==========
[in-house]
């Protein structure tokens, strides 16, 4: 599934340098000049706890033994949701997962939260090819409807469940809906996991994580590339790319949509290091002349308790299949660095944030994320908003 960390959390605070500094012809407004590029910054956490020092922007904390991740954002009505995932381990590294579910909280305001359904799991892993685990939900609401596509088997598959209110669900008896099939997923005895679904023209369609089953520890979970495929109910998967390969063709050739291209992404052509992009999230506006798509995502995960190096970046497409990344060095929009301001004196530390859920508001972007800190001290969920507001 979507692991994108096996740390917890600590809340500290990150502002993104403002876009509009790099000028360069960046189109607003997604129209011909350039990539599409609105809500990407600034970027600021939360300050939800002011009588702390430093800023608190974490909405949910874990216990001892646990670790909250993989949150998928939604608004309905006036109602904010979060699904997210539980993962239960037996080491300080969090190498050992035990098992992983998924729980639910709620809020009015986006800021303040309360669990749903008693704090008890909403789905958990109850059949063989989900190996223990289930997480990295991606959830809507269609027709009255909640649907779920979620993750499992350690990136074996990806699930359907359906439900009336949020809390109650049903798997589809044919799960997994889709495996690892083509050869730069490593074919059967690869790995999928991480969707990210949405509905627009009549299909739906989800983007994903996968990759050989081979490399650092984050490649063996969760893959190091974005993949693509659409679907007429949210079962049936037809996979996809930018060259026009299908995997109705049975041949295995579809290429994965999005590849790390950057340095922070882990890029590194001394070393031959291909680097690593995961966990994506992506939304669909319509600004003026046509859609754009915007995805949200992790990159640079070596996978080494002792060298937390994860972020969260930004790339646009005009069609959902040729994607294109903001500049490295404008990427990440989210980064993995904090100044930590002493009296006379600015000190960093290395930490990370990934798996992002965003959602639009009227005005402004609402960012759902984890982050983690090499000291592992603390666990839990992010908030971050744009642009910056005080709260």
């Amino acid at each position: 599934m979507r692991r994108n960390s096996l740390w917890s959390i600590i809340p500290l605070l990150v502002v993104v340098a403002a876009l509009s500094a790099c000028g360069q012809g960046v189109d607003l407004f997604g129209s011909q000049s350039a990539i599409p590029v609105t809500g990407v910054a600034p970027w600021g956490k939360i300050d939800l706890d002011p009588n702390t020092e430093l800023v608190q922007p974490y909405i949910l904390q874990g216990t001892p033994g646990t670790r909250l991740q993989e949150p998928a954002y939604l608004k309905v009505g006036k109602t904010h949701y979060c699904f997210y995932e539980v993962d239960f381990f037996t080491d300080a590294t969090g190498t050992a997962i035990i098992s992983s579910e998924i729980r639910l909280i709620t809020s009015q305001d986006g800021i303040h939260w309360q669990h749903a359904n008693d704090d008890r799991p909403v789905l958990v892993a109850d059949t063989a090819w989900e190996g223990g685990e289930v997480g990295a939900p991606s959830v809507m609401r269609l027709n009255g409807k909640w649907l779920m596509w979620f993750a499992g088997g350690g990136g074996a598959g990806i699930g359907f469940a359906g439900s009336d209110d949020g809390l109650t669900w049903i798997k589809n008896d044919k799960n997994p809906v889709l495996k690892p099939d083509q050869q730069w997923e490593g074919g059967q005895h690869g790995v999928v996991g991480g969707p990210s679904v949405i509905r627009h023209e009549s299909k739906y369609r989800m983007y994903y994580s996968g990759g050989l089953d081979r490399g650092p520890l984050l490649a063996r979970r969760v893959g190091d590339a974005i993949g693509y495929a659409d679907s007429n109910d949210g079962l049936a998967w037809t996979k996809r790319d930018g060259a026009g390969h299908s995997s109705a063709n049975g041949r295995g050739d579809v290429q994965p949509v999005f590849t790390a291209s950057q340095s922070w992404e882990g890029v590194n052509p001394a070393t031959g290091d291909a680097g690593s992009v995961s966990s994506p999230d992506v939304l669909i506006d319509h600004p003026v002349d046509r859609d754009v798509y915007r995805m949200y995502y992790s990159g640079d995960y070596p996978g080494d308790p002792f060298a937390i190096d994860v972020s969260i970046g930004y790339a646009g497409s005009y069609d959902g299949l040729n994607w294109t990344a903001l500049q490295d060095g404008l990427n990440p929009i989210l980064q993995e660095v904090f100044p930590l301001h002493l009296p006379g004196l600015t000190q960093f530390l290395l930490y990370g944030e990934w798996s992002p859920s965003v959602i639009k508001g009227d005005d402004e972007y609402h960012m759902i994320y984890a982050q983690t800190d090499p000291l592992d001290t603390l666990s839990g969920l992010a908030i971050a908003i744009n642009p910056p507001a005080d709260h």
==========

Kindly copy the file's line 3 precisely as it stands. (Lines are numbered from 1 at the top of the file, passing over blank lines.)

């Amino acid at each position: 599934m979507r692991r994108n960390s096996l740390w917890s959390i600590i809340p500290l605070l990150v502002v993104v340098a403002a876009l509009s500094a790099c000028g360069q012809g960046v189109d607003l407004f997604g129209s011909q000049s350039a990539i599409p590029v609105t809500g990407v910054a600034p970027w600021g956490k939360i300050d939800l706890d002011p009588n702390t020092e430093l800023v608190q922007p974490y909405i949910l904390q874990g216990t001892p033994g646990t670790r909250l991740q993989e949150p998928a954002y939604l608004k309905v009505g006036k109602t904010h949701y979060c699904f997210y995932e539980v993962d239960f381990f037996t080491d300080a590294t969090g190498t050992a997962i035990i098992s992983s579910e998924i729980r639910l909280i709620t809020s009015q305001d986006g800021i303040h939260w309360q669990h749903a359904n008693d704090d008890r799991p909403v789905l958990v892993a109850d059949t063989a090819w989900e190996g223990g685990e289930v997480g990295a939900p991606s959830v809507m609401r269609l027709n009255g409807k909640w649907l779920m596509w979620f993750a499992g088997g350690g990136g074996a598959g990806i699930g359907f469940a359906g439900s009336d209110d949020g809390l109650t669900w049903i798997k589809n008896d044919k799960n997994p809906v889709l495996k690892p099939d083509q050869q730069w997923e490593g074919g059967q005895h690869g790995v999928v996991g991480g969707p990210s679904v949405i509905r627009h023209e009549s299909k739906y369609r989800m983007y994903y994580s996968g990759g050989l089953d081979r490399g650092p520890l984050l490649a063996r979970r969760v893959g190091d590339a974005i993949g693509y495929a659409d679907s007429n109910d949210g079962l049936a998967w037809t996979k996809r790319d930018g060259a026009g390969h299908s995997s109705a063709n049975g041949r295995g050739d579809v290429q994965p949509v999005f590849t790390a291209s950057q340095s922070w992404e882990g890029v590194n052509p001394a070393t031959g290091d291909a680097g690593s992009v995961s966990s994506p999230d992506v939304l669909i506006d319509h600004p003026v002349d046509r859609d754009v798509y915007r995805m949200y995502y992790s990159g640079d995960y070596p996978g080494d308790p002792f060298a937390i190096d994860v972020s969260i970046g930004y790339a646009g497409s005009y069609d959902g299949l040729n994607w294109t990344a903001l500049q490295d060095g404008l990427n990440p929009i989210l980064q993995e660095v904090f100044p930590l301001h002493l009296p006379g004196l600015t000190q960093f530390l290395l930490y990370g944030e990934w798996s992002p859920s965003v959602i639009k508001g009227d005005d402004e972007y609402h960012m759902i994320y984890a982050q983690t800190d090499p000291l592992d001290t603390l666990s839990g969920l992010a908030i971050a908003i744009n642009p910056p507001a005080d709260h």